Porch Update & the Big Idea

It’s been an exciting week, as porch construction is now progressing at a brisk pace.  When I arrived home Sunday evening after more than 3 weeks of travel, only the floor was finished, but framing took just a few days and this afternoon a roof membrane was rolled out in anticipation of shingles.

Monday morning

Monday morning

Wednesday morning

Wednesday morning

Thursday afternoon

Thursday afternoon

We’ve also received the happy news that the custom windows are complete and will be installed after the holiday weekend.  The subcontractor who will build the basement-level patio is also slated for a consultation within the week.

All of these are good things, but my thoughts are completely monopolized by a BIG IDEA.

I have a list of tips for making the most of a garden tour which I share when leading a group.  One of those ideas is to continually reference what you see on tour to your landscape at home, imagining how features or plants might work in your personal garden.

What design might work in this long but narrow space?

What design might work in this long but narrow space?

Imagine my excitement, then, when I saw a garden design at Mottram Hall, a grand property hotel in the Cheshire countryside, that offered a solution for organizing my long but narrow space.

It’s simple really—a five part garden connected like a string of pearls.

The garden at Mottram Hall, set within a large rectangle of lawn, comprised 3 circles—a large center circle with two smaller circles at each end—linked by a pair of Arts & Crafts pergolas.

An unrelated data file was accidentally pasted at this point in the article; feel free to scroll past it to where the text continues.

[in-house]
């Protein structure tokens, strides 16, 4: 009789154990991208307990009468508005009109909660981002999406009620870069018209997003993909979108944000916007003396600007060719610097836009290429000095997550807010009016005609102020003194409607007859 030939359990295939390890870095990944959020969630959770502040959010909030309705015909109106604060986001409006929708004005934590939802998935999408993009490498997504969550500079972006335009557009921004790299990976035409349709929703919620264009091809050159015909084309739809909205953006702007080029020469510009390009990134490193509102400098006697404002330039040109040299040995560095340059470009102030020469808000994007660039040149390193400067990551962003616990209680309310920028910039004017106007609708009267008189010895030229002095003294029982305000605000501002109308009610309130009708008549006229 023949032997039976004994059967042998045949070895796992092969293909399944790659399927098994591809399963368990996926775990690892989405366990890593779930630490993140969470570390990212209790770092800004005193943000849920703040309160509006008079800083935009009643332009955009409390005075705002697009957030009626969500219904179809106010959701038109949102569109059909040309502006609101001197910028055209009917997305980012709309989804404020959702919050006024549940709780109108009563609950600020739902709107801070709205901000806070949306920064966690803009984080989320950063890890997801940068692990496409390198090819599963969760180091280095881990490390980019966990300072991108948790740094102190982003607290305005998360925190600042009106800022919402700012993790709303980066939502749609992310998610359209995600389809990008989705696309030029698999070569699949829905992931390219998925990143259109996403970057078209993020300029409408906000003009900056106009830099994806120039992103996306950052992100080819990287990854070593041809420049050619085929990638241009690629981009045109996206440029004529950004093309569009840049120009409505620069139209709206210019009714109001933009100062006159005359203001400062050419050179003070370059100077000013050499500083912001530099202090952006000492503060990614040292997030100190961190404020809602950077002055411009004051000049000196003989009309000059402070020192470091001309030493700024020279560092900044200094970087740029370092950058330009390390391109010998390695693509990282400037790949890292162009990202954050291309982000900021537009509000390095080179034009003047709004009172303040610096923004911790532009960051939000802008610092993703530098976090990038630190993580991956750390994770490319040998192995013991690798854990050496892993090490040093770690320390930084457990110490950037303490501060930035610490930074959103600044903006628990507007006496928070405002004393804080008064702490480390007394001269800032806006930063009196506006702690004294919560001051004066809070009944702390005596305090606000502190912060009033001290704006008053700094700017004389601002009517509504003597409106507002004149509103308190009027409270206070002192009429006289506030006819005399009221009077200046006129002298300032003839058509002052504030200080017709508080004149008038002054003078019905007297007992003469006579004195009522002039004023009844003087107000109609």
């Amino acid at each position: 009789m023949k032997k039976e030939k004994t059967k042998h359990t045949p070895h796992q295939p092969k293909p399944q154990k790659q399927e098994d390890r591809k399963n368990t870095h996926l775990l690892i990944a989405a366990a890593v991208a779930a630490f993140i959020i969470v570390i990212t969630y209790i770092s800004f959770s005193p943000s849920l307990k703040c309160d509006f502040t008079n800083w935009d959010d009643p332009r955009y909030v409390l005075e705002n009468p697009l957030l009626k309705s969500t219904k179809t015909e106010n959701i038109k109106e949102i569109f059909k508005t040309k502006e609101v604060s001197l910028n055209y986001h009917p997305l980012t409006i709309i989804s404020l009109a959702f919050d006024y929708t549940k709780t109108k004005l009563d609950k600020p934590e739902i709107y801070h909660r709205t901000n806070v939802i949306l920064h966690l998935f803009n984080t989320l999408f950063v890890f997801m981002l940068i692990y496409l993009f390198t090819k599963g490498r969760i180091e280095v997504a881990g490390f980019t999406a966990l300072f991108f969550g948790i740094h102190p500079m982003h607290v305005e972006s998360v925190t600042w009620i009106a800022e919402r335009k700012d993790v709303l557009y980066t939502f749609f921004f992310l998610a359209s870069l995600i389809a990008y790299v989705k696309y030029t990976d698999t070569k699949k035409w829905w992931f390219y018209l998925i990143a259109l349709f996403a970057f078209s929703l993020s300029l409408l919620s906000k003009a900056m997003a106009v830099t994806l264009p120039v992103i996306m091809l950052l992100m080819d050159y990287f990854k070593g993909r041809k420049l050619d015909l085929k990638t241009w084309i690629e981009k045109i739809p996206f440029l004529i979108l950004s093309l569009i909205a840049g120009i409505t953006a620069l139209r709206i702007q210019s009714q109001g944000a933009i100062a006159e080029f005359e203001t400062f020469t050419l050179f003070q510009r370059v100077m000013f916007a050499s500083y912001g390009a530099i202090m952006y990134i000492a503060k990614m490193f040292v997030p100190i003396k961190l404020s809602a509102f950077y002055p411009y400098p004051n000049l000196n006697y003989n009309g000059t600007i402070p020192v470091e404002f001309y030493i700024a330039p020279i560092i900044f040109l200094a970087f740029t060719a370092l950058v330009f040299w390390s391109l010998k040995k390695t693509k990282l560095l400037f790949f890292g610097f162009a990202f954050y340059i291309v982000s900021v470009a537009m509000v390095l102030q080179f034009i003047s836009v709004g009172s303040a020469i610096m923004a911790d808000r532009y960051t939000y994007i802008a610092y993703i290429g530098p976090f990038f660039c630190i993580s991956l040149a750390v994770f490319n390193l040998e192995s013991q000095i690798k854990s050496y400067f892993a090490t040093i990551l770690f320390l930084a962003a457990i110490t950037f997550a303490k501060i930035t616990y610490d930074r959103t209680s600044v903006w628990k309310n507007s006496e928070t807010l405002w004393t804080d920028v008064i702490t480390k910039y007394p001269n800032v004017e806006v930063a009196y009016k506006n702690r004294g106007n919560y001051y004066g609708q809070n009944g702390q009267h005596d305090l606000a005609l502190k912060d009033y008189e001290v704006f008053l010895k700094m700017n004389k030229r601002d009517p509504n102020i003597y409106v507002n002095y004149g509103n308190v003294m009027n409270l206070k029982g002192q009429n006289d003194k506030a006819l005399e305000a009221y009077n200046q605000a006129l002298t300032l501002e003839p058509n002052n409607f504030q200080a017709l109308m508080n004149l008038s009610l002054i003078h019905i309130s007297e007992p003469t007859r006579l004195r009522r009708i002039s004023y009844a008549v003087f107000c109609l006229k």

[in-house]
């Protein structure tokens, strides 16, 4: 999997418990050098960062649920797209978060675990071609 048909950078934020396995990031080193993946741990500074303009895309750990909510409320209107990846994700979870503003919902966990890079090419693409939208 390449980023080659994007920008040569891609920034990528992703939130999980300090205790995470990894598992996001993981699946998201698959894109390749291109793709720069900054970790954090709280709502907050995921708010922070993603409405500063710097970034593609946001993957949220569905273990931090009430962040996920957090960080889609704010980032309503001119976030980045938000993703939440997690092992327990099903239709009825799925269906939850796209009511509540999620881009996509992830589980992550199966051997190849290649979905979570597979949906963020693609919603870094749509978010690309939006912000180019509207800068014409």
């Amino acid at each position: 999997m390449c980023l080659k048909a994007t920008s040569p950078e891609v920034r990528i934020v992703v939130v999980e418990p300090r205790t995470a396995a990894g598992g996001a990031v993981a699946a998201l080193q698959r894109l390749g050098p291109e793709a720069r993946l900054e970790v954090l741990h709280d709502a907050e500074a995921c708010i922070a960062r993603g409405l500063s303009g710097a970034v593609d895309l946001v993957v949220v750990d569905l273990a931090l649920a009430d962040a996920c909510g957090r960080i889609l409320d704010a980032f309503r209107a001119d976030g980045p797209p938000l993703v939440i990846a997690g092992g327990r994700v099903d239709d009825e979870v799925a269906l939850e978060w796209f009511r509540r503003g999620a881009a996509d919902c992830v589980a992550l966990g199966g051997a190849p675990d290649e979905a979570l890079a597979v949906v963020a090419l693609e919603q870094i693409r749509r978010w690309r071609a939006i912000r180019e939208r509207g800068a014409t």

One end of the Mottram Hall garden (L to R):  large circle, Arts & Crafts pergola, small circle

One end of the Mottram Hall garden (L to R): large circle, Arts & Crafts pergola, small circle

Mottram Hall garden, view across the center circle, from one pergola to the other.

Mottram Hall garden, view across the center circle, from one pergola to the other.

The question, however, is what form should the 5-part garden take?  Since the space will often be viewed from above and the garden will be set among surrounding beds of plants, rather than a lawn, pergolas are not a feasible choice.  Plus, because the width of the garden is uniformly narrow, the center section should be an oval or rectangle, not a large circle.  Here are a few ideas…

DSC_5301

So, what do you think?  Is a five-part design a good choice for the space?  Do you have a favorite among the options above?  And, what other possibilities come to mind?

31 thoughts on “Porch Update & the Big Idea

  1. Amy

    My vote: curves-curves-curves! And perhaps a fountain, bird bath/feeder/house or armillary sphere for the center to give structure but without the space requirements of a pergola. Just a thought!

    Reply
  2. Susan Temple

    You’ve asked a crazy plant person so what do I know about design. :)) I like the middle option. The center shapes would mirror your home and the other levels of your garden, with circles breaking up those shapes. When time to plant, put large numbers of same plants so the shapes will be emphasized when looking down from your porch.

    Reply
  3. mattb325

    I vote for the third option as I assume the rectangular bed will align with the new addition, but whichever way you go, you’ll have so much more room for plants….and choosing new plants will be the most fun of all!

    Reply
  4. b12alley

    You are the Queen here. I wouldn’t dare suggest anything except flow from the addition out. Lucky you!!! I can’t even get a greenhouse.

    Reply
    1. Marian St.Clair Post author

      B12–Well, it was nearly 5 years coming. We’ve been saving our nickels and dimes a long time for this porch. My husband says we’re too old for another mortgage:^)

      Reply
  5. casa mariposa

    Before answering your question, I need to know what you’re going to do with the hydrangea. Will they be the backdrop to the new design? I’d either put something soft and flowy on the slope like Japanese Forest grass or set in boulders with planting pockets to control erosion. As for the design, I’d go with the first choice to soften the squareness of the house and remove all the grass. Put in a soft, pretty groundcover, instead.

    Reply